National Provisioner asked Chip Bolton, principal at J.H. Bolton Communications LLC, to detail the latest challenges and trends in the realm of form/fill/seal technology for this month’s Packaging Technology story. What follows is a Q&A between Bolton and an independent product and package development consultant to the food industry who has more than 30 years experience in the food packaging industry.
Raw Frozen Shrimp

Q: What primary area of use (i.e. frozen, what species, what type/style of product, etc.) does form/fill/seal technology fit best into in the protein-processing industry?

The more precise question may be, “What primary form/fill/seal package is best for protein overall?” The answer is thermo-form. It’s more versatile using the same equipment system because you can produce small format and larger format packages by just changing dies.

Q: Describe some of the challenges processors must be aware of when adopting form/fill/seal technology into their processes.

Seal contamination, because processors are forming and loading the package themselves. Loading — meaning bringing product to the equipment — may lend itself to more manual loading because there isn’t the variety of loader options to choose from as there is with bags. Equipment options — there are many options to choose from: thermo-form, flow-wrap, vertical, horizontal, gas-flush, vacuum. Also retail or foodservice package, printed package or no print, and registered print or random print [pose challenges].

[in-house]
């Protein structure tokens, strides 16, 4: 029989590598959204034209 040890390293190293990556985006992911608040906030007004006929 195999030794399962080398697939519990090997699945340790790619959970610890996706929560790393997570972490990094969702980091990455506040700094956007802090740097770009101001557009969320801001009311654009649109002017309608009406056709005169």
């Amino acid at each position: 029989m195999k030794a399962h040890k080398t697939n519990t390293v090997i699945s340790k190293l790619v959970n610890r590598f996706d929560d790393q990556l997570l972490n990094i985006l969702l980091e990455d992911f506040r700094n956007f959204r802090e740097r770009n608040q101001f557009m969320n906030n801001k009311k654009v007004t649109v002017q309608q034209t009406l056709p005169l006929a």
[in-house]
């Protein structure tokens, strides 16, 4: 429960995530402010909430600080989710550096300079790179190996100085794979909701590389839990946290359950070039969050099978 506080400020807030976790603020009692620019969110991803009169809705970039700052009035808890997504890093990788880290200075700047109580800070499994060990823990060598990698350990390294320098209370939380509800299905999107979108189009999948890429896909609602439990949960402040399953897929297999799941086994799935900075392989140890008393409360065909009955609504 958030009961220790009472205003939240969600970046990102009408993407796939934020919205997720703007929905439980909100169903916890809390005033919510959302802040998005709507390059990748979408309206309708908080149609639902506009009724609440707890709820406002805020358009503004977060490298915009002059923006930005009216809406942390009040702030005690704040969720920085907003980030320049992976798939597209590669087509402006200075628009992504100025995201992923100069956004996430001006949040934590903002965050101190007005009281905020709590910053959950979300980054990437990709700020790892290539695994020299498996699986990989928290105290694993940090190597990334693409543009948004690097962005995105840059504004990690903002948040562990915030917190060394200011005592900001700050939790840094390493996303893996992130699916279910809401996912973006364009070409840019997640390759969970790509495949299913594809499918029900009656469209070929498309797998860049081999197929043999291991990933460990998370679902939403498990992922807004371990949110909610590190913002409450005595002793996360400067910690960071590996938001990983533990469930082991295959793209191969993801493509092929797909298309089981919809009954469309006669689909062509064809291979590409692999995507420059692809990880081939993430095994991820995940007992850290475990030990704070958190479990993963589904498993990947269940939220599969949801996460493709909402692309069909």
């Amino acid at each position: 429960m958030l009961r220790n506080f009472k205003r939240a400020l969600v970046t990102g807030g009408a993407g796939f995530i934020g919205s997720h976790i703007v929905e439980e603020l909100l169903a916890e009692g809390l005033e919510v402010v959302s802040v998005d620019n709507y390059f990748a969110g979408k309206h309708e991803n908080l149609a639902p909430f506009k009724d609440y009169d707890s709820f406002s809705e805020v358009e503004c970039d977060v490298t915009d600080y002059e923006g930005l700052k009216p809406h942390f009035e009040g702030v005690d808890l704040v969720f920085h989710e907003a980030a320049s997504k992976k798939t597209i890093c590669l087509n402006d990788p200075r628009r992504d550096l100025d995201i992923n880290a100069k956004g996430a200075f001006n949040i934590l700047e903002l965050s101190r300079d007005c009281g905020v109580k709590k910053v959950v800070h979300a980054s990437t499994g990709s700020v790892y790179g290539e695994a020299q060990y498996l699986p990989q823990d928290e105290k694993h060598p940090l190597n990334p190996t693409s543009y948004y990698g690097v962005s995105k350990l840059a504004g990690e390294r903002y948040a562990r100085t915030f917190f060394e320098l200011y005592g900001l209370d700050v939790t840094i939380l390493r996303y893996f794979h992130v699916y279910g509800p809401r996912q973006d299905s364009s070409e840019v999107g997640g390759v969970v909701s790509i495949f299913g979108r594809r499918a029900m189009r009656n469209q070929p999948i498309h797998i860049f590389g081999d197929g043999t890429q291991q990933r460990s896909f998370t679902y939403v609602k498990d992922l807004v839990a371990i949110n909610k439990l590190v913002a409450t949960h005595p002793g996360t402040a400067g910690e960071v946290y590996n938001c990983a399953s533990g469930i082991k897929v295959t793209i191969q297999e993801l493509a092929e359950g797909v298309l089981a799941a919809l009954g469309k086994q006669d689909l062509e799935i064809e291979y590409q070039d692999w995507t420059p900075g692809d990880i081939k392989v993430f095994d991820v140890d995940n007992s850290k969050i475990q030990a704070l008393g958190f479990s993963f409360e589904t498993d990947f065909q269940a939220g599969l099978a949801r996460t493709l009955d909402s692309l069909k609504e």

Q: What about on the materials side? Are there considerations processors must make in regard to the actual packaging materials when it comes to form/fill/seal technology?

The short answer is, yes. Cost of materials is a primary concern. Does the processor have multiple supplier options? Does the material comply with the requirements of the application, i.e. cook-in? Is barrier required, gas-flush, vacuum, shrink, abuse resistance? If the package requires two webs then they must be compatible. If the package is printed then that will affect the material selection because it will need to be less stretchable for registered print. In today’s environment package sustainability and recyclability are considerations.

Q: Are the challenges mentioned above easy to solve? Either way, what types of technological advancements are needed to bring solutions into the industry?

There’s not much left to do that can significantly drive down packaging costs. The shift is toward more sustainable packaging, but without raising costs, [as well as] any packaging options that can help promote improved food safety and improved shelf-life for products.

Q: How significant has been the effect of exact-weight/net-weight products on the form/fill/seal arena?

Form/fill/seal gives more packaging options to take advantage of exact-weight products.

Q: Do you believe this technology has room to grow in the protein-processing industry, or has the industry tapped the full potential of the process to this point?

There is incredible growth left, but most likely at the expense of bags. Form/fill/seal gives greater packaging options and reduces overall packaging costs because there are more suppliers to choose from and more equipment systems options.